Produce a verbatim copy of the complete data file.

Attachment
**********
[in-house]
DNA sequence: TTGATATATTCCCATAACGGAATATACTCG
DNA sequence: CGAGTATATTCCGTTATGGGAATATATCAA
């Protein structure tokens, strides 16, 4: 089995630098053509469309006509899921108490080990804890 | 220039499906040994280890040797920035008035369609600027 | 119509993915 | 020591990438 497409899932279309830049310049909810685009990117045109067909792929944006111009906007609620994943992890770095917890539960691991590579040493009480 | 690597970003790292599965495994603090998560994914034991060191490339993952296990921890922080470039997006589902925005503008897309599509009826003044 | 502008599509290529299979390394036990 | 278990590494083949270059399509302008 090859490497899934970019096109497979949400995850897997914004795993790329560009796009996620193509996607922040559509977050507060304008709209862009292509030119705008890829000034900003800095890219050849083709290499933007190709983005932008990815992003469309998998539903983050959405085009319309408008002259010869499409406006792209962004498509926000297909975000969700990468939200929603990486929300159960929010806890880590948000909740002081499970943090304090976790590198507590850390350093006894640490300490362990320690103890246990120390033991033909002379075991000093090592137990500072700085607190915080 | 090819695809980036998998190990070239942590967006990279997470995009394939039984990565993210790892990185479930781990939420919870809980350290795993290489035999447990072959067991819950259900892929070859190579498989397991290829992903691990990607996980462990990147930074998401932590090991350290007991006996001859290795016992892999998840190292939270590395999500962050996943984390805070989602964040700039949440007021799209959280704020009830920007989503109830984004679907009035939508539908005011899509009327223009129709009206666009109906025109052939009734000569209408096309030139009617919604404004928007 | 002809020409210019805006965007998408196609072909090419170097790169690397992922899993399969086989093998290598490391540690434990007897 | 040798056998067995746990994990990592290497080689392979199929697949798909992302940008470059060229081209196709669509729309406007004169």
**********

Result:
[in-house]
DNA sequence: TTGATATATTCCCATAACGGAATATACTCG
DNA sequence: CGAGTATATTCCGTTATGGGAATATATCAA
């Protein structure tokens, strides 16, 4: 089995630098053509469309006509899921108490080990804890 | 220039499906040994280890040797920035008035369609600027 | 119509993915 | 020591990438 497409899932279309830049310049909810685009990117045109067909792929944006111009906007609620994943992890770095917890539960691991590579040493009480 | 690597970003790292599965495994603090998560994914034991060191490339993952296990921890922080470039997006589902925005503008897309599509009826003044 | 502008599509290529299979390394036990 | 278990590494083949270059399509302008 090859490497899934970019096109497979949400995850897997914004795993790329560009796009996620193509996607922040559509977050507060304008709209862009292509030119705008890829000034900003800095890219050849083709290499933007190709983005932008990815992003469309998998539903983050959405085009319309408008002259010869499409406006792209962004498509926000297909975000969700990468939200929603990486929300159960929010806890880590948000909740002081499970943090304090976790590198507590850390350093006894640490300490362990320690103890246990120390033991033909002379075991000093090592137990500072700085607190915080 | 090819695809980036998998190990070239942590967006990279997470995009394939039984990565993210790892990185479930781990939420919870809980350290795993290489035999447990072959067991819950259900892929070859190579498989397991290829992903691990990607996980462990990147930074998401932590090991350290007991006996001859290795016992892999998840190292939270590395999500962050996943984390805070989602964040700039949440007021799209959280704020009830920007989503109830984004679907009035939508539908005011899509009327223009129709009206666009109906025109052939009734000569209408096309030139009617919604404004928007 | 002809020409210019805006965007998408196609072909090419170097790169690397992922899993399969086989093998290598490391540690434990007897 | 040798056998067995746990994990990592290497080689392979199929697949798909992302940008470059060229081209196709669509729309406007004169």